Get “Faster at Better” by acquiring multiple perspectives in your dance with complexity.
Organizations are complex systems. Wherever and whenever humans work together, there is going to be complexity. Often, we humans in organizations look for simpler answers without context as we do not want a deep cognitive load. Most of those simple answers (driven by opinion) often are plain wrong and have limited utility.
What helps you with the “Faster at Better” utility from your work, is by continuously looking for a spate of those outlier answers that might help you better with realizing utility. The needle in the haystack. The signals in the noise. The weak signals. And find ways to amplify them to your advantage. As quickly as possible.
“In connecting the dots, traversing the gaps between fragments and stitching them together – a meaningful whole emerges.”— Nick Sousanis
When we model problems, ideas, opportunities, and answers – one thing that provides an advantage in complex systems is things that emerge from a multitude of perspectives from the requisite diversity in engaged people driving thought and action. This helps you consider multiple models and build your own model that has better utility from these diverse perspectives. All models are wrong, but some are useful and it helps to find those use models to put them to use in concert. The more useful models you combine together to create your own model of action, the better are your chances. In fact, it is not even about the models that you need to learn, evaluate, and use, but also the models that you need to learn, evaluate – but ignore and discard. When you critically examine models for utility, you also learn what not to do, which is as important as learning what to do.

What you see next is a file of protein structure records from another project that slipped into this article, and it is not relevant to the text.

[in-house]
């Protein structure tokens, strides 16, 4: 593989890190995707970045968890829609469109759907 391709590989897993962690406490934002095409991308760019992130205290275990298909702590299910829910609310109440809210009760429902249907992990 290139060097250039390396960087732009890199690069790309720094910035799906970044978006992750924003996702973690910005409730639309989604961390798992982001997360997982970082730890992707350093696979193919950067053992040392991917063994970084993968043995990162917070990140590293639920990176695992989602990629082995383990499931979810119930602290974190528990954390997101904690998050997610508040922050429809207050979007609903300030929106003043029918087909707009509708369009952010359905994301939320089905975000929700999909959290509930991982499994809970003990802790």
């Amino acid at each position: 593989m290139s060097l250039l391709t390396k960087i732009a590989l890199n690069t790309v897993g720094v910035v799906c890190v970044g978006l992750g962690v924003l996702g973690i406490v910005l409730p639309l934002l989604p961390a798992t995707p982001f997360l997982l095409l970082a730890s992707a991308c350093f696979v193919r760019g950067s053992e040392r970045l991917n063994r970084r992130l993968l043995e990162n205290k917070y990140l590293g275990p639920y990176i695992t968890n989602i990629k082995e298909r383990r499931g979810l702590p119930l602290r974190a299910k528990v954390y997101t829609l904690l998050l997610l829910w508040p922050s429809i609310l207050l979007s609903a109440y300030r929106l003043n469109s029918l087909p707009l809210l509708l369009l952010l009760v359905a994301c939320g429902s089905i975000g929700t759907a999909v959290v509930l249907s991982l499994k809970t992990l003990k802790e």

“The future belongs to those who learn more skills and combine them in creative ways.”― Robert Greene, Mastery
And the last few words about me – As a complexity practitioner, over the years my learnings have exposed me to 1000’s of patterns, models, frameworks, methods, techniques, and practices and these help me “see” better. I am eager to share these approaches with others who can improve how to “see” and build the capability to learn how to “see” more and then put these to work. I want to be a caretaker of that learning process and a stepping stone at best in your journey to realizing extraordinary utility. I would like to teach you to find and use those scaffolding that lets you do your best work to achieve your collective goals.